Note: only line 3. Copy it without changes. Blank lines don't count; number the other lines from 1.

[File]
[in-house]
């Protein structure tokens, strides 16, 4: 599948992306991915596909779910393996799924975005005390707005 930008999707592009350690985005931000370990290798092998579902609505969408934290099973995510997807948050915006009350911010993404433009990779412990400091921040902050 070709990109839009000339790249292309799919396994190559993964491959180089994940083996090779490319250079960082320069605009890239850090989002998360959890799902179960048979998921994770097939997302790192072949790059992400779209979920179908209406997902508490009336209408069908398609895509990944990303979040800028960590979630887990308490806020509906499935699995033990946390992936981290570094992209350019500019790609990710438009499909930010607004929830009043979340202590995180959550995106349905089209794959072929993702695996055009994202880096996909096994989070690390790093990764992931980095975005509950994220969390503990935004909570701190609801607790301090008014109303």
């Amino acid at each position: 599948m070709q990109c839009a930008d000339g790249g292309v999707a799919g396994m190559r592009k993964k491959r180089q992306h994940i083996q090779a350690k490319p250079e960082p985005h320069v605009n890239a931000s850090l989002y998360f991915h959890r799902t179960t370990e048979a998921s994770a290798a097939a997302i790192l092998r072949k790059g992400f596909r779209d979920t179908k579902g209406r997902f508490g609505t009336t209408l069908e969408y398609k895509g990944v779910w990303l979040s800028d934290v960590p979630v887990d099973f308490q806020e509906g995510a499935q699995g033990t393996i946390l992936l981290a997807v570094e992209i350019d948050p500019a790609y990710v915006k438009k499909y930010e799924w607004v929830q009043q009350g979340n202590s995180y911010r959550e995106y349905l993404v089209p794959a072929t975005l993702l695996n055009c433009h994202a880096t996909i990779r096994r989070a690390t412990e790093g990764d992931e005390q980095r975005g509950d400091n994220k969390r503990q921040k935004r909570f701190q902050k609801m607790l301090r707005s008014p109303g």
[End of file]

């Amino acid at each position: 599948m070709q990109c839009a930008d000339g790249g292309v999707a799919g396994m190559r592009k993964k491959r180089q992306h994940i083996q090779a350690k490319p250079e960082p985005h320069v605009n890239a931000s850090l989002y998360f991915h959890r799902t179960t370990e048979a998921s994770a290798a097939a997302i790192l092998r072949k790059g992400f596909r779209d979920t179908k579902g209406r997902f508490g609505t009336t209408l069908e969408y398609k895509g990944v779910w990303l979040s800028d934290v960590p979630v887990d099973f308490q806020e509906g995510a499935q699995g033990t393996i946390l992936l981290a997807v570094e992209i350019d948050p500019a790609y990710v915006k438009k499909y930010e799924w607004v929830q009043q009350g979340n202590s995180y911010r959550e995106y349905l993404v089209p794959a072929t975005l993702l695996n055009c433009h994202a880096t996909i990779r096994r989070a690390t412990e790093g990764d992931e005390q980095r975005g509950d400091n994220k969390r503990q921040k935004r909570f701190q902050k609801m607790l301090r707005s008014p109303g």